Oh look, a cheese board. But, hang on a second, the tasting menu doesn't include a cheese course.
What's going on?
Well, the one stumbling block to us choosing the tasting menu had been the lack of a cheese course, though we agreed we could live without the cheese given the temptation of the rest of the menu. Having just finished our mains, I commented to Chaundra that our perceived downside of the tasting menu wasn't quite such a downside after all, given that we still had courses to come!
What I didn't realise was that a member of staff was behind me and heard my comment about cheese. He decided that, full or not, we really ought to have a cheese course inserted into our feast and kindly served us the selection above. We munched our way through Yarg, Finn, Adrahan and Stilton. Delicious!
So, extra cheese course over, we moved on to darling little pots of lemon posset. So very good - perfectly balanced between sweet and sharp with a wonderful creamy texture. Even as full as I was, I could have eaten ten of these!
A Tristan Welch special, dessert of rice pudding soufflé with raspberry ripple ice cream was quite a spectacle.
The ice cream came to the table in a jam jar and was dolloped into each soufflé by our waiter before they were placed before us. I hadn't been able to imagine how one might combine rice pudding and soufflé but rather liked the clever way in which rice had been suspended into the light egg mix. The flavour of the soufflé was fairly plain which was perfect against the raspberry ripple ice cream.
Pete, not a fan of rice pudding anyway, said he'd definitely have preferred the soufflé without the rice, but I rather liked it myself.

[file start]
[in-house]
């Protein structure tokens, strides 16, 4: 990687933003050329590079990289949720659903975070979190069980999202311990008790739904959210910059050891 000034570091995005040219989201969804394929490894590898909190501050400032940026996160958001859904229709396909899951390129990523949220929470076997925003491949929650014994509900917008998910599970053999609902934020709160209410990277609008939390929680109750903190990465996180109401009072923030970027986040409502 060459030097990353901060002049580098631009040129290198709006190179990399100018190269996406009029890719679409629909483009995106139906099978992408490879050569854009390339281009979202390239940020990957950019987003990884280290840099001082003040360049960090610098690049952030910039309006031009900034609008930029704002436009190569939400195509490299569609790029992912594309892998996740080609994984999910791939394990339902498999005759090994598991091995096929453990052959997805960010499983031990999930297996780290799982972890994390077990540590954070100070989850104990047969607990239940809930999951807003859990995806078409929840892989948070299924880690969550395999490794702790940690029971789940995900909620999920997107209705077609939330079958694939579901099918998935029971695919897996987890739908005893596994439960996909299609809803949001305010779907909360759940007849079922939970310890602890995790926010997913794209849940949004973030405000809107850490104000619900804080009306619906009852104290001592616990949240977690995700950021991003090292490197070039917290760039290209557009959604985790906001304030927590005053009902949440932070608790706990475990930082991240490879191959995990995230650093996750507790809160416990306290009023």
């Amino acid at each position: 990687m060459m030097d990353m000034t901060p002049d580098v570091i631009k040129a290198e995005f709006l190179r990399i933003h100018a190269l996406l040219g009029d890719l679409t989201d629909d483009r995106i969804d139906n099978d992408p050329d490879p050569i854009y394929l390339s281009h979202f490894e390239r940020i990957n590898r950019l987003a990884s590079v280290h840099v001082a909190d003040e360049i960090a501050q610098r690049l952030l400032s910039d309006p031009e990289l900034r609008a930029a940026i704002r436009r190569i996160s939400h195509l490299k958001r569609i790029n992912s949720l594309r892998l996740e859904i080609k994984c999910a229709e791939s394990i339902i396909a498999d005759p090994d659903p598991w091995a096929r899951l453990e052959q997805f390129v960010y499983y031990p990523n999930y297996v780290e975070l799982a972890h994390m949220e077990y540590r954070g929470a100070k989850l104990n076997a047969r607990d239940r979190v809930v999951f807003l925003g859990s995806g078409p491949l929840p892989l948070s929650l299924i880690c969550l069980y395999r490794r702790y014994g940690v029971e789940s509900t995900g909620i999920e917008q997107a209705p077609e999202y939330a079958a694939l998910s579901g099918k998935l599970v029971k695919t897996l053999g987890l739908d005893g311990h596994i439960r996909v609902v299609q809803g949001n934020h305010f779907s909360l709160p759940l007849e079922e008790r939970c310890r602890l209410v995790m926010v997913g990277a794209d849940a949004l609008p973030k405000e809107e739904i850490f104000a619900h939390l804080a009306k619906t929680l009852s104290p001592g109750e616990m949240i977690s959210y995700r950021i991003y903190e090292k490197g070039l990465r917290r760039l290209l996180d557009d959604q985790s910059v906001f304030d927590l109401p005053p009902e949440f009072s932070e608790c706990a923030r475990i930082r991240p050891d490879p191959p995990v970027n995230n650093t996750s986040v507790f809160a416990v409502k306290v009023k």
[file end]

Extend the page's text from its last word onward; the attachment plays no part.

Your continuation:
After the dessert, just as we were congratulating ourselves on having made it through the whole menu without exploding, out came two darling red velvet cupcakes on tiny individual cake stands, each with a candle inserted, one each for Chaundra and I. They were so unexpected that I failed completely to take a photo but duly blew out my candle, made a secret wish and then wondered how on earth I might do justice to another dessert. Luckily, the ever-alert staff were on hand to offer us boxes in which we could take home our lovely little cakes to enjoy later. Thank you, LP, for this very kind gesture. We both appreciated it!
Yes, once again, we thought the magnificent meal was over, only to be served with freshly baked petites madeleines with vanilla cream. I managed just half of one before I had to admit defeat but don't worry, they didn't go to waste… see those eager fingers?
After our meal, we had a brief kitchen visit, where we were able to thank to team in person. They asked which our favourite dishes were, and whilst it's hard not to just say all of it, we were all in agreement about the truffled duck egg being one of the highlights. We also enjoyed a quick chat with Tristan during which we could ask a few questions about the wonderful menu and thank him and the team for the kind birthday cupcakes.
Whilst £90 per head (including service) may seem a lot to spend on a meal, it was a truly fabulous experience, one which we enjoyed every moment of and would not hesitate to recommend.